I will not take attendance and you will not be explicitly graded on participation, but participating in class (or not) can help (or hurt) you should you end up on the border between two grades. I strongly encourage you to attend all class meetings. In particular, it is in your best interest not to skip lab, because this is when you will get a chance to practice the ideas we discuss in lecture with myself and the course TAs present to help if you get stuck.

Special Grading Policy: For many good reasons, your grades matter to you. This course may be a bit of a risk, as you probably do not have any prior experience in programming or in computer science. It might not even be clear to you, right now, exactly what computer science is. But much of this course focuses on practicing a logical, structured way of thinking that I believe is important no matter what you end up doing after completing this course. I do not want students to avoid this course out of fear of getting a low grade. Therefore, this course uses a special grading policy:

If you complete all of the course work, submit all work on time, and demonstrate a sincere effort in all assigned work (including exams), then your final grade will be no lower than a B.

Please note that this policy requires you to put forth a sincere effort. While this is a somewhat subjective standard, it should be apparent to me from your attendance in class and office hours and from the content of your work whether you are making such an effort. If you do not make a reasonable effort to learn the material, this policy will not apply and any final grade becomes possible. If you are unsure of how you are doing, please come see me.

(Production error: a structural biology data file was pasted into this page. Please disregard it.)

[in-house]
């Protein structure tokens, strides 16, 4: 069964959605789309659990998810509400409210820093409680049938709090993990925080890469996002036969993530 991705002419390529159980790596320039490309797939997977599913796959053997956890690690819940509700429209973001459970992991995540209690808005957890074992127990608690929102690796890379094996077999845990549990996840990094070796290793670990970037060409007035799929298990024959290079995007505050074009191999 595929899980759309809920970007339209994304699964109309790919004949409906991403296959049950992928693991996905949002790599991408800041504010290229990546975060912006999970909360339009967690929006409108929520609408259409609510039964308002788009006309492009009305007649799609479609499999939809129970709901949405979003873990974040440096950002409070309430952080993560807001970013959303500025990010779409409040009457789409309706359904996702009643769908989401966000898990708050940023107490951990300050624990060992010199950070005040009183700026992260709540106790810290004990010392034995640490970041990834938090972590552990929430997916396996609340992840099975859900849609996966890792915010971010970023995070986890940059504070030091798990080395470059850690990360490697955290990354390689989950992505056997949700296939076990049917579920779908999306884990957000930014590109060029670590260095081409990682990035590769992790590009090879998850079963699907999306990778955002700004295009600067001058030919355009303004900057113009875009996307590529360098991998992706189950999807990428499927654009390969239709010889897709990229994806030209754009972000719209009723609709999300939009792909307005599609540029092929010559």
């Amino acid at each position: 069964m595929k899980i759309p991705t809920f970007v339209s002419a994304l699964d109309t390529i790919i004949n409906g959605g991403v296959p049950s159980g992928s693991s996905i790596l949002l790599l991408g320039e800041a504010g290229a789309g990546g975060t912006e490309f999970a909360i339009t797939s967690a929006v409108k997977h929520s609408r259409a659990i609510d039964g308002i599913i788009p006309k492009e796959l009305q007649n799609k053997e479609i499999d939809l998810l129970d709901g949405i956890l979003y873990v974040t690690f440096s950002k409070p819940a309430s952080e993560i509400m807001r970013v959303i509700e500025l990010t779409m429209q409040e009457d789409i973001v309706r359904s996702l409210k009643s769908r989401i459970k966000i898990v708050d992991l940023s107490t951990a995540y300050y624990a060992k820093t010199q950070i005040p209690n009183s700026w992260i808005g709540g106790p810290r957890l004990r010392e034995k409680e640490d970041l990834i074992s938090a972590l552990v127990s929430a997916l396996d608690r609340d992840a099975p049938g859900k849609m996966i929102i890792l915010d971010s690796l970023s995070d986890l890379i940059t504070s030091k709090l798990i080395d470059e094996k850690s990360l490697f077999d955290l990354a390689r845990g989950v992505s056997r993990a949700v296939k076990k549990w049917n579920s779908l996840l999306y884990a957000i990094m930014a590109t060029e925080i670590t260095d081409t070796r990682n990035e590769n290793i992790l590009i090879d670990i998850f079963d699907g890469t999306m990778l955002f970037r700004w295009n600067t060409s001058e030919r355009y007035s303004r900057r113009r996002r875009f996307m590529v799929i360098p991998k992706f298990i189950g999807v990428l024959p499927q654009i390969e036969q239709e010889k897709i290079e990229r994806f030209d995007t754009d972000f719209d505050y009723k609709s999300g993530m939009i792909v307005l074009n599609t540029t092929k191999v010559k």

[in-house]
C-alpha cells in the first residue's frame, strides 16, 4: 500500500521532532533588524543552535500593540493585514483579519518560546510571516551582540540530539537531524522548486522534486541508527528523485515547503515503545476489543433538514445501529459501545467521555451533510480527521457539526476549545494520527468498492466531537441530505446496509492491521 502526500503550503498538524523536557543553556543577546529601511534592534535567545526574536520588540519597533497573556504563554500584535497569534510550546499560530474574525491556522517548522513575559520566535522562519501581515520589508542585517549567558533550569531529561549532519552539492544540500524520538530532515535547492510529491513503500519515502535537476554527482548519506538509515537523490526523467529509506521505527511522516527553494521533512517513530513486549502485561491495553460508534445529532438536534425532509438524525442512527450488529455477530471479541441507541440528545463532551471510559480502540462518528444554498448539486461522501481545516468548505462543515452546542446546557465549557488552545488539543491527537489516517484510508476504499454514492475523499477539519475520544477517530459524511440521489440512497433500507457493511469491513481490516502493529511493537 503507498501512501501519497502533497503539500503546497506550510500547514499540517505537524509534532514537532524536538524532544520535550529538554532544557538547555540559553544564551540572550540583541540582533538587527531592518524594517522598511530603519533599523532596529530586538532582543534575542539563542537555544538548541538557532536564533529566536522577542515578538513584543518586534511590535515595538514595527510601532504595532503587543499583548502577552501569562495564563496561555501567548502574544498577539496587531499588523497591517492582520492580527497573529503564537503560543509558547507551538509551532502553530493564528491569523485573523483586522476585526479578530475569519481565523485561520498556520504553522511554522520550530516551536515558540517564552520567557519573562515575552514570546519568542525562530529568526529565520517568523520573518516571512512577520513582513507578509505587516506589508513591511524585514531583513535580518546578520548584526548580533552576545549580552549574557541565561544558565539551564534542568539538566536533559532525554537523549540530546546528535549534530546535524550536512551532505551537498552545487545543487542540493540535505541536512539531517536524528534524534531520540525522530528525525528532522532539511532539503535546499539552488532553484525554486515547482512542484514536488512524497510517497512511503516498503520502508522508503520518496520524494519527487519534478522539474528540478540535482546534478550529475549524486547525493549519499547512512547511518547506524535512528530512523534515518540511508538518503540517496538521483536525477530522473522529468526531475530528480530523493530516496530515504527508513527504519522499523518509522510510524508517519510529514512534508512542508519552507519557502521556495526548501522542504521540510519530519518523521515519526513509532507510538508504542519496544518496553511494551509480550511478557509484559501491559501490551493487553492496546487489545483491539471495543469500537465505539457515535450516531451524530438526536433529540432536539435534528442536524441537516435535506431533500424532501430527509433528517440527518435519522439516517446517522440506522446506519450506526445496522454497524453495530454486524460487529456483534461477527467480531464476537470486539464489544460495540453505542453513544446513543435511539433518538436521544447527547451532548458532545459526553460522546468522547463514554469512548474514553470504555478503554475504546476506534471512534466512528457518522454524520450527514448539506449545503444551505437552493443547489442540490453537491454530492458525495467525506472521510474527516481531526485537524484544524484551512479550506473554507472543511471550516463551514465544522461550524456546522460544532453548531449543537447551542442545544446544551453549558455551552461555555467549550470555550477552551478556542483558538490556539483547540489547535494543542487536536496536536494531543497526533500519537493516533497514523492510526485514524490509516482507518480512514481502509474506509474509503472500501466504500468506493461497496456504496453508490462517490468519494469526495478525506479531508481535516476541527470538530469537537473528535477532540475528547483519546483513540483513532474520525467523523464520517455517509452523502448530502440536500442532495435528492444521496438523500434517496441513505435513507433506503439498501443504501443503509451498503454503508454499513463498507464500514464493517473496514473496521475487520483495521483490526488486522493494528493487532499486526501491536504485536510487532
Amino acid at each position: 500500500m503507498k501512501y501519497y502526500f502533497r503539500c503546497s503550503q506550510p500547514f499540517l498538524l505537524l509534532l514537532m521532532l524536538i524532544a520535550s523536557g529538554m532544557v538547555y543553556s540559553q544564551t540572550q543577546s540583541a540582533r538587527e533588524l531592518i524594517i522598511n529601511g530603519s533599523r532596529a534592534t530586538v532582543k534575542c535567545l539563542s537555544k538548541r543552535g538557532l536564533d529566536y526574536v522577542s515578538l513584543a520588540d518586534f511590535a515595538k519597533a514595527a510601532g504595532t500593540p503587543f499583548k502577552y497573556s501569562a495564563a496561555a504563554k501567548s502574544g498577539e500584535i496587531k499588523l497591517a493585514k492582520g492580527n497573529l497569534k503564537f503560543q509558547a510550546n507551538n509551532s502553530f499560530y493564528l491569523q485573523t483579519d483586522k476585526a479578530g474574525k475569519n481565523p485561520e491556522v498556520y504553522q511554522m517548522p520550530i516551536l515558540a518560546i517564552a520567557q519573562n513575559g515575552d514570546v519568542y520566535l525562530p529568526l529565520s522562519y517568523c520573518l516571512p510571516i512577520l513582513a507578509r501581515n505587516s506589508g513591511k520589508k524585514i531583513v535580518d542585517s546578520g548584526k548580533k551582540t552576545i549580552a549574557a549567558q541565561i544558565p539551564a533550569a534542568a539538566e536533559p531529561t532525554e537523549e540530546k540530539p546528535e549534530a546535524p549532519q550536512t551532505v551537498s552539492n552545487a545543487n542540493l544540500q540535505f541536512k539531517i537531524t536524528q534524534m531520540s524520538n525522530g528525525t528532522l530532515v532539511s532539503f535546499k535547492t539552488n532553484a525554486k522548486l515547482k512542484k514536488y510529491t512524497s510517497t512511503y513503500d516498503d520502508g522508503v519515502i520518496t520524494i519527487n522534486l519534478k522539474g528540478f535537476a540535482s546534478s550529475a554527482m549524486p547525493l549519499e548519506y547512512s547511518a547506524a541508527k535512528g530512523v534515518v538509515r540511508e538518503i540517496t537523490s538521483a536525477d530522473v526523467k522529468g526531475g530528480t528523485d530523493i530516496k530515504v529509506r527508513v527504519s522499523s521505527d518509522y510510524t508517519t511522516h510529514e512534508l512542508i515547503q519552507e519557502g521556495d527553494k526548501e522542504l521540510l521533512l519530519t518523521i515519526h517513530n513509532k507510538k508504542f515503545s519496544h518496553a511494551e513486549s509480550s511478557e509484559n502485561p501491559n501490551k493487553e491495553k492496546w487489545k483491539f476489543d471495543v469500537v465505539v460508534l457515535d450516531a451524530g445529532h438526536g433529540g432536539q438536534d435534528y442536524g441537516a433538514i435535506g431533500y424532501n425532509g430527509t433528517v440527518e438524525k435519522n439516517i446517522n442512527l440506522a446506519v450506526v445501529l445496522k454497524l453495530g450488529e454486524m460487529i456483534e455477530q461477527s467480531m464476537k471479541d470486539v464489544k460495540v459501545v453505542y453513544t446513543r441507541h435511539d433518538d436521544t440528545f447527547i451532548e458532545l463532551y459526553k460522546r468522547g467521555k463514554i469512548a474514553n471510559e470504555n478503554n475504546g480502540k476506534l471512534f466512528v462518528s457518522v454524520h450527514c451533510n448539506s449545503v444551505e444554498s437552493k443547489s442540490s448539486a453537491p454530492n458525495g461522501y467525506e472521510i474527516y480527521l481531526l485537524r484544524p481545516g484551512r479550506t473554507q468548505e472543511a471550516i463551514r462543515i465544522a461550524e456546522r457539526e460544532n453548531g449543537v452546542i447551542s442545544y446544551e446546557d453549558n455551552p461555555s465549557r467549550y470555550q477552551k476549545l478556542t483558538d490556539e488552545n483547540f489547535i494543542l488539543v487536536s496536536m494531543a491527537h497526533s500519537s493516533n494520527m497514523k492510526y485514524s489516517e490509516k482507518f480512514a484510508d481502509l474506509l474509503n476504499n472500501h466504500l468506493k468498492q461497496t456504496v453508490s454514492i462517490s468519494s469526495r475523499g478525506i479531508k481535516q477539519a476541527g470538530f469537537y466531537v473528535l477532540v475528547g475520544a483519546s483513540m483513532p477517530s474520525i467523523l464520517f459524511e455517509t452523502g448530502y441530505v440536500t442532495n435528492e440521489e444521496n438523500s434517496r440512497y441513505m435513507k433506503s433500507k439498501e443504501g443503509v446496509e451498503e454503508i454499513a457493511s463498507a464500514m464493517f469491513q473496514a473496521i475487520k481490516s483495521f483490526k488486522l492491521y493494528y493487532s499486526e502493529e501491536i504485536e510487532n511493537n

Intellectual Responsibility

In general, you are expected to do your own work in this class unless otherwise specified. You may discuss how to approach assignments with other students who are currently taking the class, but all code must be your own. Do not look at other students' code, and do not show your code to other students. If you discuss an assignment with other students in the class, please note their names in a comment at the top of your submission. You do not need to note if you consulted with me or the course TAs. Do not discuss assignments with anyone other than myself, the course TAs, and students currently enrolled in the class, and do not look for solutions on the internet. Exams must be completed individually.

If you are struggling...

Please come see me. In addition to my office hours and the TA-led evening help sessions, the Dean of Students office offers peer tutoring if we decide you would benefit from some extra time spent one-on-one with a peer tutor. Should you need support related to challenges beyond this course, I encourage you to seek help from the numerous resources available on campus, including but not limited to your class dean, your RC, the health center, and the counseling center.

If you have a documented disability that requires accommodations, you will need to contact Accessibility Services ( or 413-542-2337). After you have arranged your accommodations with Accessibility Services, please set up a time to meet with me to discuss how we can best implement your accommodations in this class.